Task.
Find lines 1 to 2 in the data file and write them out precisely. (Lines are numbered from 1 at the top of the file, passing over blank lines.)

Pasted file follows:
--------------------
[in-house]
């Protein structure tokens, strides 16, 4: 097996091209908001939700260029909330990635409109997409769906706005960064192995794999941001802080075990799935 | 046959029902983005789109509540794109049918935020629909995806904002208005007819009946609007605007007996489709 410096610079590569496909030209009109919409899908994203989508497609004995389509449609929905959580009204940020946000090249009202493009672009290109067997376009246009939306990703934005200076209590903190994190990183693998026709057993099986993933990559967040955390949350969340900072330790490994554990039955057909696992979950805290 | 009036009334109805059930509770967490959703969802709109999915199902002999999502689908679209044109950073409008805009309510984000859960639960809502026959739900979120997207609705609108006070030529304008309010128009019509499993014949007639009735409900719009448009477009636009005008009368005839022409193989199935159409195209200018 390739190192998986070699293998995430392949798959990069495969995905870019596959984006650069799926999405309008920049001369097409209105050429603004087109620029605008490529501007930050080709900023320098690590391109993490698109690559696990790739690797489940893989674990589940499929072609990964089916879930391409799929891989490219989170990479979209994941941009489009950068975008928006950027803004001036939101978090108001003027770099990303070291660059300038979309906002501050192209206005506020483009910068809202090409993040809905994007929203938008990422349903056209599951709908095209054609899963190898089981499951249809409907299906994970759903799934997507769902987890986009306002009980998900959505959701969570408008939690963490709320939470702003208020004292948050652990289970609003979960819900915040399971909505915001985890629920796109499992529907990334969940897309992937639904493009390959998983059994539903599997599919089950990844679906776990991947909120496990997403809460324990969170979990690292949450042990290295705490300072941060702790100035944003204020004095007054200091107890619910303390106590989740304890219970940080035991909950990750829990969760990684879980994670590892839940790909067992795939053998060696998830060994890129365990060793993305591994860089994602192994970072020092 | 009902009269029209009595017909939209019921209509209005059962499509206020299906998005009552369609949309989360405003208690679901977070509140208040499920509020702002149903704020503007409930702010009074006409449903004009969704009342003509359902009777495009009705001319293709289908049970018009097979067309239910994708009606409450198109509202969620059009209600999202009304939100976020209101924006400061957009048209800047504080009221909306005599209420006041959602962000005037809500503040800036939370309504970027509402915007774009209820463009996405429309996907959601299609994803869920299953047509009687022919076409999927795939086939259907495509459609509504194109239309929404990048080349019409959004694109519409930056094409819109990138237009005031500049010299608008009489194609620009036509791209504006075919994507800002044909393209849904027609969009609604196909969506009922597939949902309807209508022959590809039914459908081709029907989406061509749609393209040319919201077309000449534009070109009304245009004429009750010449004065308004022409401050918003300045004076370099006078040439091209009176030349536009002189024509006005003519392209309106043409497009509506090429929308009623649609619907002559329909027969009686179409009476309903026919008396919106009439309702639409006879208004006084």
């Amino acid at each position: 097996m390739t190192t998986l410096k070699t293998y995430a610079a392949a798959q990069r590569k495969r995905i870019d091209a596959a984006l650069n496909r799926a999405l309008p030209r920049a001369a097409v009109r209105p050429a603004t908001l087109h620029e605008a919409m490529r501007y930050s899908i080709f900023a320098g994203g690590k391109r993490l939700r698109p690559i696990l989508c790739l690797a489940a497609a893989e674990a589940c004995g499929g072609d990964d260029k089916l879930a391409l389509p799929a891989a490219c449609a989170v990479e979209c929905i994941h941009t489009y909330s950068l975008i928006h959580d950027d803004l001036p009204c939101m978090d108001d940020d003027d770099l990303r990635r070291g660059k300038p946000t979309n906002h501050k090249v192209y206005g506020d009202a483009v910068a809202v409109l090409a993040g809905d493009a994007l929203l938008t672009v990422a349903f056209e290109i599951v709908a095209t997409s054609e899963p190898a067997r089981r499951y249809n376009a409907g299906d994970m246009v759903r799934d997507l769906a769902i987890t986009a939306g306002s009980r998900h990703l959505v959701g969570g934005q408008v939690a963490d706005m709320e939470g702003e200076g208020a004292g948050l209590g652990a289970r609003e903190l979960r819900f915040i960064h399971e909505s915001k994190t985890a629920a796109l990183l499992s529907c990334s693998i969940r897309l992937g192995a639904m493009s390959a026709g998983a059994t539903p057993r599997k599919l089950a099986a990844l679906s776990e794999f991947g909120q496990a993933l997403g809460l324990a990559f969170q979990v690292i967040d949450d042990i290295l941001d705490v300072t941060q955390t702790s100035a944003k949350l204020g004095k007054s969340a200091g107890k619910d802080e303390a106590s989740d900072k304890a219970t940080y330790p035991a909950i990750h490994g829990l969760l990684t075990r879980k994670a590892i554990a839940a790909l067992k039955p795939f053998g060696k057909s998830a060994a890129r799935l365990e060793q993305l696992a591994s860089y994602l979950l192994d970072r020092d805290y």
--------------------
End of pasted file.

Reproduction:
[in-house]
């Protein structure tokens, strides 16, 4: 097996091209908001939700260029909330990635409109997409769906706005960064192995794999941001802080075990799935 | 046959029902983005789109509540794109049918935020629909995806904002208005007819009946609007605007007996489709 410096610079590569496909030209009109919409899908994203989508497609004995389509449609929905959580009204940020946000090249009202493009672009290109067997376009246009939306990703934005200076209590903190994190990183693998026709057993099986993933990559967040955390949350969340900072330790490994554990039955057909696992979950805290 | 009036009334109805059930509770967490959703969802709109999915199902002999999502689908679209044109950073409008805009309510984000859960639960809502026959739900979120997207609705609108006070030529304008309010128009019509499993014949007639009735409900719009448009477009636009005008009368005839022409193989199935159409195209200018 390739190192998986070699293998995430392949798959990069495969995905870019596959984006650069799926999405309008920049001369097409209105050429603004087109620029605008490529501007930050080709900023320098690590391109993490698109690559696990790739690797489940893989674990589940499929072609990964089916879930391409799929891989490219989170990479979209994941941009489009950068975008928006950027803004001036939101978090108001003027770099990303070291660059300038979309906002501050192209206005506020483009910068809202090409993040809905994007929203938008990422349903056209599951709908095209054609899963190898089981499951249809409907299906994970759903799934997507769902987890986009306002009980998900959505959701969570408008939690963490709320939470702003208020004292948050652990289970609003979960819900915040399971909505915001985890629920796109499992529907990334969940897309992937639904493009390959998983059994539903599997599919089950990844679906776990991947909120496990997403809460324990969170979990690292949450042990290295705490300072941060702790100035944003204020004095007054200091107890619910303390106590989740304890219970940080035991909950990750829990969760990684879980994670590892839940790909067992795939053998060696998830060994890129365990060793993305591994860089994602192994970072020092 | 009902009269029209009595017909939209019921209509209005059962499509206020299906998005009552369609949309989360405003208690679901977070509140208040499920509020702002149903704020503007409930702010009074006409449903004009969704009342003509359902009777495009009705001319293709289908049970018009097979067309239910994708009606409450198109509202969620059009209600999202009304939100976020209101924006400061957009048209800047504080009221909306005599209420006041959602962000005037809500503040800036939370309504970027509402915007774009209820463009996405429309996907959601299609994803869920299953047509009687022919076409999927795939086939259907495509459609509504194109239309929404990048080349019409959004694109519409930056094409819109990138237009005031500049010299608008009489194609620009036509791209504006075919994507800002044909393209849904027609969009609604196909969506009922597939949902309807209508022959590809039914459908081709029907989406061509749609393209040319919201077309000449534009070109009304245009004429009750010449004065308004022409401050918003300045004076370099006078040439091209009176030349536009002189024509006005003519392209309106043409497009509506090429929308009623649609619907002559329909027969009686179409009476309903026919008396919106009439309702639409006879208004006084």